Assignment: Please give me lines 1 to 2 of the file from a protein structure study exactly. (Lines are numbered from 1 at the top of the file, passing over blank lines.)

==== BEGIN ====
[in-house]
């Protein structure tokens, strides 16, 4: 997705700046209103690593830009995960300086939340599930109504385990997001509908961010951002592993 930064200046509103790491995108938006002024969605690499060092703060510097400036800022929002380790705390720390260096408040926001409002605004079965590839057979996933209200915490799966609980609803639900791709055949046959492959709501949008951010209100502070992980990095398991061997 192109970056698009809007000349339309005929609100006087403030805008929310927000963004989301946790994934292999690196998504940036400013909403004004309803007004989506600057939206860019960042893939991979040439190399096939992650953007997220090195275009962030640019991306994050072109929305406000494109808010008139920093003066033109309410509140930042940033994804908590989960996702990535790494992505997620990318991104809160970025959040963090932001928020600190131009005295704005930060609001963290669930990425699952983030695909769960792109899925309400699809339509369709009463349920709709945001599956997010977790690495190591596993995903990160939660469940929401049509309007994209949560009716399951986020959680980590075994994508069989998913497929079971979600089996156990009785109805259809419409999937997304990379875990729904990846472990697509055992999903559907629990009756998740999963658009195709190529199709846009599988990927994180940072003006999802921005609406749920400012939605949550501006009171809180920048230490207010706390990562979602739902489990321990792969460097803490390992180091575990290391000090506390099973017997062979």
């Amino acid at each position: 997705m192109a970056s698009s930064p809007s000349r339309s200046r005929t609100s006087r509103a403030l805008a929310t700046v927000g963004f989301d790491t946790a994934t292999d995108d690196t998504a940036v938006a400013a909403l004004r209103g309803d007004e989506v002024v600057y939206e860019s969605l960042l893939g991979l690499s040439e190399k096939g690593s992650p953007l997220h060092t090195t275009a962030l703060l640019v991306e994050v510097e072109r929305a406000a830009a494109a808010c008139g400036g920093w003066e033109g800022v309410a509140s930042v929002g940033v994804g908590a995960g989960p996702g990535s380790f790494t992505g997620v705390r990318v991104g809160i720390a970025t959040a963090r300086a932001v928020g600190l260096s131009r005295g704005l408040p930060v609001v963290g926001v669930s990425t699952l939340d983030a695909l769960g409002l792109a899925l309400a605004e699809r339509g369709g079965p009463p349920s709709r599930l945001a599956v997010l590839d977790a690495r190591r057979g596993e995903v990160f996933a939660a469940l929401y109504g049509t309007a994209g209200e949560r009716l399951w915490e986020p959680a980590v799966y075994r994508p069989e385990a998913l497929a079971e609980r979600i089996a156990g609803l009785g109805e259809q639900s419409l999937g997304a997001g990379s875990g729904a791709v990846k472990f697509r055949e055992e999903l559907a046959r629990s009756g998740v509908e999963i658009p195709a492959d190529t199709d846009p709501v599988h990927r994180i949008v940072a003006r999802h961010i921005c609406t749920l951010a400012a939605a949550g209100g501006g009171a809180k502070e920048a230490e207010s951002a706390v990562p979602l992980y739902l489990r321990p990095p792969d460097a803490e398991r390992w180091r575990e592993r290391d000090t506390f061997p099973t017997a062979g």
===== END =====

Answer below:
[in-house]
């Protein structure tokens, strides 16, 4: 997705700046209103690593830009995960300086939340599930109504385990997001509908961010951002592993 930064200046509103790491995108938006002024969605690499060092703060510097400036800022929002380790705390720390260096408040926001409002605004079965590839057979996933209200915490799966609980609803639900791709055949046959492959709501949008951010209100502070992980990095398991061997 192109970056698009809007000349339309005929609100006087403030805008929310927000963004989301946790994934292999690196998504940036400013909403004004309803007004989506600057939206860019960042893939991979040439190399096939992650953007997220090195275009962030640019991306994050072109929305406000494109808010008139920093003066033109309410509140930042940033994804908590989960996702990535790494992505997620990318991104809160970025959040963090932001928020600190131009005295704005930060609001963290669930990425699952983030695909769960792109899925309400699809339509369709009463349920709709945001599956997010977790690495190591596993995903990160939660469940929401049509309007994209949560009716399951986020959680980590075994994508069989998913497929079971979600089996156990009785109805259809419409999937997304990379875990729904990846472990697509055992999903559907629990009756998740999963658009195709190529199709846009599988990927994180940072003006999802921005609406749920400012939605949550501006009171809180920048230490207010706390990562979602739902489990321990792969460097803490390992180091575990290391000090506390099973017997062979």